Talk to your grandfather.

Your grandfather is bent over in his garden, pulling weeds. He straightens as you push the gate open with a long squeak.

“That gate sure does squeak some,” he says, one hand on his lower back. “Sure would be good for someone to put oil on that. Oil’s in the shed by herb beds.”

“Hi grandpa,” you say, ignoring his hints. You step forward for the compulsory kiss, trying to ignore the familiar stench of garlic. “You know Anna? We wanted to ask you about some papers I found while I was cleaning your attic yesterday.”

You hand the pages to your grandfather, who peers at them. “I might need my glasses for these. Come inside and have some lemonade.”

You and Anna sit in your grandparents’ kitchen, sipping tall glasses of lemonade as your grandfather finds his reading glasses. While he reads, he taps his fingers on the table, his nails clicking on the worn wood. There is a fly buzzing here as well, circling lazily about the fruit bowl. It lands on the edge of the bowl, moving a few steps toward you before taking off and flying out the open door into the garden.

“You say you found these in our attic?” your grandfather says, looking up. His eyes are sharp, and you realize you’ve never noticed that they are a pale brown, like dirt blanched by the summer sun.

"It was in an old wood trunk at the back. Beside a dresser with blankets in it.”

Your grandfather nods. “I never opened that trunk,” he says. “I always meant to, but I think maybe…” He trails off, looking out the window over the sink. “Maybe I was a little scared.”


“That trunk belonged to my grandfather, your great-great-grandfather. He was a wild man. He loved to drink and cause trouble. My mother told me that he when he was young he sailed the Ten Lakes. But my mother didn’t talk about him very much. I think she was scared too. One night very late, he tried to break into our house. I could hear my mother downstairs crying, my father shouting. I never saw him again. There was a storm that night. My mother told me that he went to work for the rail company, but I saw the empty moorings the next morning. His boat was gone. It was a bad storm that night…”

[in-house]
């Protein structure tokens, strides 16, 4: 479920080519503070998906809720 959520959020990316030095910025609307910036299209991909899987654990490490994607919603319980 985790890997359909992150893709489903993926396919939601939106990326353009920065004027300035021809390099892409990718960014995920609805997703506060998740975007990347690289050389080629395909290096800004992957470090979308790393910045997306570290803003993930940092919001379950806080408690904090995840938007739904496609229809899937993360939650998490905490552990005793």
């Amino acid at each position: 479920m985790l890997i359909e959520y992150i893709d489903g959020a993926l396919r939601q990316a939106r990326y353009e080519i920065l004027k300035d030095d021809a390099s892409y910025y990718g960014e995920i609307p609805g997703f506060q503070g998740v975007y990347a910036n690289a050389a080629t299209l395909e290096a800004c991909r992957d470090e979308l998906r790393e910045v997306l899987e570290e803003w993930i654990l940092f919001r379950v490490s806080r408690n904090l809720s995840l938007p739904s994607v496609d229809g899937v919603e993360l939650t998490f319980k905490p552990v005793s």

The fly buzzes back through the doorway, landing on the faucet.

“Sometimes grandfather would take me out sailing. He took me to the Seven Islands once. It was one of those really sunny days, when the water is really bright – all white and it hurts to look at it. He took me to one of the Seven Islands, not the Big Rock, one of the smaller islands. He said something strange, ‘This is your island’ or ‘I am giving this island to you’ or something like that. When we sailed home, mother was angry. I guess I didn’t tell her where we were going, or maybe supper was burnt. I don’t remember now.”

“Do you know anything about these papers?” Anna asked, leaning forward.

Your grandfather shakes his head. “That’s all,” he says. He glances at the clock. “Looks like it’s time to go meet your grandmother. She went to the market, and I need to help her carry all her bags. She always did love buying things.”

As you leave, Anna sighs. “That didn’t help much,” she says. “And now we’ve lost a day of sailing!”

“But we learned something,” you reply. “There’s no point going to Big Rock. The treasure must be on one of the smaller islands, where my great-great-grandfather took grandpa!”

The next morning, you wake up early, eager to begin your search. But when you pull open the curtains, clouds loom on the horizon. It looks like it might rain. Should you try to go sailing anyway?

The End

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